In a civil and free society it should be the offended parties that seek legal redress and not the government on his behalf.
The irony here is that our leaders who felt slandered would not act or I should say, fear to act against such slanderous remarks.
Now that Syed Hamid decided to ban the site for these reasons, it further confirm the public perception that the authority is attempting to cover up all its wronddoings which no mainstream media would dare expose.
Syed Hamid, it is time that you treat the public with due respect.
Timo FP: Instead of wallowing in sorrow, the blockage of ‘Malaysia Today' should be seen as a cause for celebration.
It appears to have hit a nerve where it hurts and that, my friends, is a definite cause to raise a glass or two (of rose syrup, if Jais is reading this).
As they say, ‘The truth hurts, and someone has got to take it with a pinch of salt'.
To the guys at Putrajaya, you'd better watch it. The truth has a funny way of biting you in the rear when you least expect it to.
RjtS Dhaliwal: What is more ethical than exposing the lies and corrupt practices of an individual? This country gives absolute right to individuals to reply to bloggers' comments - why not use blogger media to explain or justify your actions?
Which law of the land was violated? Is it a law in our country to suppress the truth?
What does MCMC expect us to say - that there were no hanky-panky dealings in the purchase of submarines?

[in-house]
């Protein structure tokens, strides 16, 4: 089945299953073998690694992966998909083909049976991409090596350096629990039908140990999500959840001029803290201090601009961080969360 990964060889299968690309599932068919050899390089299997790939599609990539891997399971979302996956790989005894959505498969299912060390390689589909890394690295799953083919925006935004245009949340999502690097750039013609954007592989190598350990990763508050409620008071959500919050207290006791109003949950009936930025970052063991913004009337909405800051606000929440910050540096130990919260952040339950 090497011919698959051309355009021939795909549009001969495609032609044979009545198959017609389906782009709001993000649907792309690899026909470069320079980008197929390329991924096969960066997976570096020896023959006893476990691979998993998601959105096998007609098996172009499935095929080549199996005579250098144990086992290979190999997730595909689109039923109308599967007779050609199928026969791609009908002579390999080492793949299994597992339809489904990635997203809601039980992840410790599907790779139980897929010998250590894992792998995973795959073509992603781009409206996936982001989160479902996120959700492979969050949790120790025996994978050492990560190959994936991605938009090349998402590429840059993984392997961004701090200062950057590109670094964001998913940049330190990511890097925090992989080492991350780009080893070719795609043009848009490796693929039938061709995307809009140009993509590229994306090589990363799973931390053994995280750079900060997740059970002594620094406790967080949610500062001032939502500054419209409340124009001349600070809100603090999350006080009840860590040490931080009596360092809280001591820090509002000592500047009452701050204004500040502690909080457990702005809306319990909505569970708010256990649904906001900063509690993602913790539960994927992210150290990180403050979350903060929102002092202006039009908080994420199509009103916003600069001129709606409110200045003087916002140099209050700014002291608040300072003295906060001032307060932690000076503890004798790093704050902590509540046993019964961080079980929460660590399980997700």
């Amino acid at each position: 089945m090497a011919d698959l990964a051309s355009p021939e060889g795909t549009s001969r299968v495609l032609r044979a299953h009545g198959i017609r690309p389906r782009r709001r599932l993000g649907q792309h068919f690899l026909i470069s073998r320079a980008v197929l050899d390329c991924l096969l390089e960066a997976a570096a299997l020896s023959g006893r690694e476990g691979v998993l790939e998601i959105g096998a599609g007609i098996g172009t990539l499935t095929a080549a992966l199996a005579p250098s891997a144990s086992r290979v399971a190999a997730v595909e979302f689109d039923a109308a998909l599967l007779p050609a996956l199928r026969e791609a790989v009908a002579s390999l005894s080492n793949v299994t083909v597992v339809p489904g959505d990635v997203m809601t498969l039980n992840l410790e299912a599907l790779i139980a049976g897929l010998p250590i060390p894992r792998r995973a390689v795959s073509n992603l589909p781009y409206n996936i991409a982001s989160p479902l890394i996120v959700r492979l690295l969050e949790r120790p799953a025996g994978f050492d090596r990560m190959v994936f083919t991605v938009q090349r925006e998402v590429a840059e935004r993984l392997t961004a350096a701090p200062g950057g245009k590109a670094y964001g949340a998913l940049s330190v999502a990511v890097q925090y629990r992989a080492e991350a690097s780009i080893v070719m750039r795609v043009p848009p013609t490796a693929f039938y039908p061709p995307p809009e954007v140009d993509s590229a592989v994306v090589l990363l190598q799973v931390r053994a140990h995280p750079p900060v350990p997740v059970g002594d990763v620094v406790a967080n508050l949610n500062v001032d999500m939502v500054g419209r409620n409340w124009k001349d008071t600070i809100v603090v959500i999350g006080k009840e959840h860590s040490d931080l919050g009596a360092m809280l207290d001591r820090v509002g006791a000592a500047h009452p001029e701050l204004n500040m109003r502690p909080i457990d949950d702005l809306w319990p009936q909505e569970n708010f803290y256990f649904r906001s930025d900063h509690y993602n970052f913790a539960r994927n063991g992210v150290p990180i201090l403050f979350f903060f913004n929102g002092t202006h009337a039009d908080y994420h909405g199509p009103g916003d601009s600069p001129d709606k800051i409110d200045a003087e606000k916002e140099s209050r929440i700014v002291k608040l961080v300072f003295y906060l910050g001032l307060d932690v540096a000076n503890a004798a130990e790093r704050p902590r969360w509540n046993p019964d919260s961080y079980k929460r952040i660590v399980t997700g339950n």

That Altantuya never set foot on Malaysian soil as there are no immigration records, and therefor she could not have been murdered in this country?
It is a natural phenomenon for people who sign affidavits implicating a powerful and influential minister to change the affidavit and go missing afterwards?
That the majority of the people in this country do not mind, and in fact are happy being trampled and told to go back to their ancestral countries if they are not happy with the government's policies and racial slurs?
Last but not least, that the ruling coalition is ruled by the highest standard of uncorrupted leaders found no where else in this world, all of whom hold the highest ethical and moral values?
Would anyone buy that?
Tetraigrat: It looks like this is one of the steps initiated by the current, desperate government to block the real truth from being known - especially that one high-ranking person.
Instead of ordering all this and spoiling his own name, he should just go and sumpah each time an offensive article of him is out, as this is the rule of the day.